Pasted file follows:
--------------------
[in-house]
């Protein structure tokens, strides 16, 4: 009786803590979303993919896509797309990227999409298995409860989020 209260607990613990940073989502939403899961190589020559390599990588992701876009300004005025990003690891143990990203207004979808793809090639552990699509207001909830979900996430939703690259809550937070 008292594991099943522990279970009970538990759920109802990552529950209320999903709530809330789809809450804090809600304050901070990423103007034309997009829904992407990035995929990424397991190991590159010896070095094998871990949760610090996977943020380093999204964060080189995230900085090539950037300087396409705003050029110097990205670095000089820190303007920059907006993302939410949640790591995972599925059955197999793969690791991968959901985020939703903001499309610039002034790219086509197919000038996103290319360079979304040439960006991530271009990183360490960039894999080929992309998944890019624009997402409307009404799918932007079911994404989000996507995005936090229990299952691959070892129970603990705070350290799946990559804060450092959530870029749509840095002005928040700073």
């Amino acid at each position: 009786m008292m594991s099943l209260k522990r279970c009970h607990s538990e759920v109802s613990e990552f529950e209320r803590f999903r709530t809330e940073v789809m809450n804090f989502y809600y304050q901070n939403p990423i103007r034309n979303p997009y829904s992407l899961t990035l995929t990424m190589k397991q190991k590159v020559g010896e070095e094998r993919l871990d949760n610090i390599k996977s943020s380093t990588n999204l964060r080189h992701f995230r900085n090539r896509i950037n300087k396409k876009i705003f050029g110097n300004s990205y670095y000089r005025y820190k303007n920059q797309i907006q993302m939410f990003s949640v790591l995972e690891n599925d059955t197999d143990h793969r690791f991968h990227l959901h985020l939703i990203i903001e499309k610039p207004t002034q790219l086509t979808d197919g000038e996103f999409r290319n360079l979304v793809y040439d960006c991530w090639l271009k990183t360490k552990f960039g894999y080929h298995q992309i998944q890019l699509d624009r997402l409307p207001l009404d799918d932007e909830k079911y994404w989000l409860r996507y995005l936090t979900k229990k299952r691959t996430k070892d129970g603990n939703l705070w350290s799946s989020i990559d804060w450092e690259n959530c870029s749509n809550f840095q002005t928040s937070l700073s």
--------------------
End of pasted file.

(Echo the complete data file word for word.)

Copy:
[in-house]
């Protein structure tokens, strides 16, 4: 009786803590979303993919896509797309990227999409298995409860989020 209260607990613990940073989502939403899961190589020559390599990588992701876009300004005025990003690891143990990203207004979808793809090639552990699509207001909830979900996430939703690259809550937070 008292594991099943522990279970009970538990759920109802990552529950209320999903709530809330789809809450804090809600304050901070990423103007034309997009829904992407990035995929990424397991190991590159010896070095094998871990949760610090996977943020380093999204964060080189995230900085090539950037300087396409705003050029110097990205670095000089820190303007920059907006993302939410949640790591995972599925059955197999793969690791991968959901985020939703903001499309610039002034790219086509197919000038996103290319360079979304040439960006991530271009990183360490960039894999080929992309998944890019624009997402409307009404799918932007079911994404989000996507995005936090229990299952691959070892129970603990705070350290799946990559804060450092959530870029749509840095002005928040700073």
């Amino acid at each position: 009786m008292m594991s099943l209260k522990r279970c009970h607990s538990e759920v109802s613990e990552f529950e209320r803590f999903r709530t809330e940073v789809m809450n804090f989502y809600y304050q901070n939403p990423i103007r034309n979303p997009y829904s992407l899961t990035l995929t990424m190589k397991q190991k590159v020559g010896e070095e094998r993919l871990d949760n610090i390599k996977s943020s380093t990588n999204l964060r080189h992701f995230r900085n090539r896509i950037n300087k396409k876009i705003f050029g110097n300004s990205y670095y000089r005025y820190k303007n920059q797309i907006q993302m939410f990003s949640v790591l995972e690891n599925d059955t197999d143990h793969r690791f991968h990227l959901h985020l939703i990203i903001e499309k610039p207004t002034q790219l086509t979808d197919g000038e996103f999409r290319n360079l979304v793809y040439d960006c991530w090639l271009k990183t360490k552990f960039g894999y080929h298995q992309i998944q890019l699509d624009r997402l409307p207001l009404d799918d932007e909830k079911y994404w989000l409860r996507y995005l936090t979900k229990k299952r691959t996430k070892d129970g603990n939703l705070w350290s799946s989020i990559d804060w450092e690259n959530c870029s749509n809550f840095q002005t928040s937070l700073s």